The Metropolitan Court in Budapest ruled in favour of the European Roma Rights Centre (ERRC) in a case challenging the overrepresentation and discrimination of Romani children in state care in Nógrád County, Hungary. On the 4th October, the Court found that the Ministry of Human Capacities had violated the right to equal treatment for children who had been taken away from their families due to their financial situation, the majority of whom are Roma. The judgment states that families were discriminated against on the grounds of socio-economic status and poverty, as well as because of their Romani ethnicity.
The ERRC acted as the plaintiff in this actio popularis case, representing all Romani children who had been affected by the removals. The court agreed with the ERRC’s requests for the immediate termination of illegal child removals, and ordered the Ministry to monitor and collect data on the number of children in state care in Nógrád County who are perceived to be of Romani origin every year for five years.
According to Adél Kegye, the lawyer who represented the ERRC in the case: “The judgment is a big step forward as the ruling obliges the Ministry to collect ethnic data. The Ministry is required to create a protocol that is suitable to collect anonymous, statistical, ethnic data on children in state care. This means that the Ministry cannot claim anymore that it doesn’t know who is Roma and therefore is not responsible for its actions or omissions that massively disadvantage the Roma.”
The lawsuit was filed after the ERRC learned that child protection institutions in Nógrád County, which are under the Ministry’s control, take Romani children into care on the basis of the families’ social status and poverty, as well as due to institutional biases and prejudice against Roma. Research carried out on behalf of the ERRC by the Chance for Children Association (Gyerekesély Közhasznú Egyesület) showed that although Roma make up less than 20% of the county’s population, Romani children represent over 80% of those in state care. The data showed a strong correlation between deep poverty, severe deprivation, and the entry of children into the care system. Even though children cannot be removed from their family solely for material reasons, the poverty of the affected families was clearly a significant reason for most removals. In many cases, removal could be prevented by providing comprehensive support and appropriate services to impoverished families.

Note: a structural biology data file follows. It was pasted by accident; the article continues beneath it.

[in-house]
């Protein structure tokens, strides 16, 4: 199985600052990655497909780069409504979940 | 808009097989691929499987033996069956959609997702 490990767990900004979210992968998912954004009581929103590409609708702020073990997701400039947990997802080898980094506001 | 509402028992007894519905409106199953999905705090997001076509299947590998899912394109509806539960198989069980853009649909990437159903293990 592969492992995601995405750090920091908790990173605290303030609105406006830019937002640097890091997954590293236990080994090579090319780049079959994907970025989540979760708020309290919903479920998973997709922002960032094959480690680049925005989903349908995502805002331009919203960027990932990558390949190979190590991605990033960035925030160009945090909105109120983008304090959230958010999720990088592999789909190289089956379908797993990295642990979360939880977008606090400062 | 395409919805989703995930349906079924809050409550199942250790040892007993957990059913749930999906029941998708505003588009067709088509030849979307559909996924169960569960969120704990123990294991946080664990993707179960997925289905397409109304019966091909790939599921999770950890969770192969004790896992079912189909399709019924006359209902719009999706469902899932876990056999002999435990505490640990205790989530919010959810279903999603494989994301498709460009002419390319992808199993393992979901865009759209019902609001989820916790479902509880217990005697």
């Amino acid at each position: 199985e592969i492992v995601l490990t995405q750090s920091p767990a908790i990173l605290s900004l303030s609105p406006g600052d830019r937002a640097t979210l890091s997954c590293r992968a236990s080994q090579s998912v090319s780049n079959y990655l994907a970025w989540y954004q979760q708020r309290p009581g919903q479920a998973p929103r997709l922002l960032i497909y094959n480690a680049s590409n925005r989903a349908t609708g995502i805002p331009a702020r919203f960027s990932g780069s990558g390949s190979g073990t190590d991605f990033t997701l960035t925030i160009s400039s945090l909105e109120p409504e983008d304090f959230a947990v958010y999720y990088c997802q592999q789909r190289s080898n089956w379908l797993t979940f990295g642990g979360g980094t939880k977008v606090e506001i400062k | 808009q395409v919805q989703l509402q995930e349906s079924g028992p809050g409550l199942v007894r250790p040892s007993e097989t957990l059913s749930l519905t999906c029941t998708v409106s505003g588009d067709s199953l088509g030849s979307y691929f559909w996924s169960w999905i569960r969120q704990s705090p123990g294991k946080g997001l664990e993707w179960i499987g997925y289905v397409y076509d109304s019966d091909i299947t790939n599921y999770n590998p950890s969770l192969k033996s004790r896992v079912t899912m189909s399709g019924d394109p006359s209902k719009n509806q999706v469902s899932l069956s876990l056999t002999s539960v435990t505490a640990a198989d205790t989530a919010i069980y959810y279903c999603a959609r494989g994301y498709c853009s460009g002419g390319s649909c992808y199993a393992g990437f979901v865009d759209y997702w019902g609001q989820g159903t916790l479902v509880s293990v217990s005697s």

The lawsuit was first brought against the Hungarian Ministry of Human Capacities by the ERRC in 2017. The Metropolitan Court ruled in 2019 that the Ministry of Human Capacities was responsible for the massive number of removals of children from their families in Nógrád County. However, at that time the court did not find that this harmful practice also results in discrimination against Romani children. The ERRC appealed the decision and the appeal court sent the case back to the first instance court where the recent discrimination judgment was handed down.
According to the new ruling, the Ministry must publish the results of its data collection and the measures taken to reduce the overrepresentation of Roma in state care on its website. The court also ordered the Ministry to carry out a targeted monitoring within the next 12 months to see whether the prohibition of discrimination based on socio-economic status and Romani origin is being applied in cases of child removals in Nógrád county. An action plan must be implemented based on the findings of the monitoring and the implementation has to be monitored by the Ministry. This should be done in a transparent way with all relevant documentation published on its website.
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